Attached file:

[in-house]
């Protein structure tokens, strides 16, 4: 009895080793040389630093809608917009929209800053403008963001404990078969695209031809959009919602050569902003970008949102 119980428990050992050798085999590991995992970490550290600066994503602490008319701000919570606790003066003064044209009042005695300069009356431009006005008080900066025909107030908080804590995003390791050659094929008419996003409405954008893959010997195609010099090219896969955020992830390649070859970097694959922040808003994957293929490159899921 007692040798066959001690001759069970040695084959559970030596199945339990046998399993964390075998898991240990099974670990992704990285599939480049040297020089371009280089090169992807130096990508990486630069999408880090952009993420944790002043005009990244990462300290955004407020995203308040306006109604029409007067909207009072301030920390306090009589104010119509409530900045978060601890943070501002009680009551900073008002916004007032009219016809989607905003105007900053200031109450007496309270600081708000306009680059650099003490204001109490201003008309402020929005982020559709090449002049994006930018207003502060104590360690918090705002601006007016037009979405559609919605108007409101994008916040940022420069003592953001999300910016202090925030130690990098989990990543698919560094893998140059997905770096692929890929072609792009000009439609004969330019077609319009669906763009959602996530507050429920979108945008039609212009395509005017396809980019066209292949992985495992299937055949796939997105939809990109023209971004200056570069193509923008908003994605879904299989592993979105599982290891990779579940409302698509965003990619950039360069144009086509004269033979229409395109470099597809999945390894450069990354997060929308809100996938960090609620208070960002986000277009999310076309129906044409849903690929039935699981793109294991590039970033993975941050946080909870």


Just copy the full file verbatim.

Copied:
[in-house]
């Protein structure tokens, strides 16, 4: 009895080793040389630093809608917009929209800053403008963001404990078969695209031809959009919602050569902003970008949102 119980428990050992050798085999590991995992970490550290600066994503602490008319701000919570606790003066003064044209009042005695300069009356431009006005008080900066025909107030908080804590995003390791050659094929008419996003409405954008893959010997195609010099090219896969955020992830390649070859970097694959922040808003994957293929490159899921 007692040798066959001690001759069970040695084959559970030596199945339990046998399993964390075998898991240990099974670990992704990285599939480049040297020089371009280089090169992807130096990508990486630069999408880090952009993420944790002043005009990244990462300290955004407020995203308040306006109604029409007067909207009072301030920390306090009589104010119509409530900045978060601890943070501002009680009551900073008002916004007032009219016809989607905003105007900053200031109450007496309270600081708000306009680059650099003490204001109490201003008309402020929005982020559709090449002049994006930018207003502060104590360690918090705002601006007016037009979405559609919605108007409101994008916040940022420069003592953001999300910016202090925030130690990098989990990543698919560094893998140059997905770096692929890929072609792009000009439609004969330019077609319009669906763009959602996530507050429920979108945008039609212009395509005017396809980019066209292949992985495992299937055949796939997105939809990109023209971004200056570069193509923008908003994605879904299989592993979105599982290891990779579940409302698509965003990619950039360069144009086509004269033979229409395109470099597809999945390894450069990354997060929308809100996938960090609620208070960002986000277009999310076309129906044409849903690929039935699981793109294991590039970033993975941050946080909870």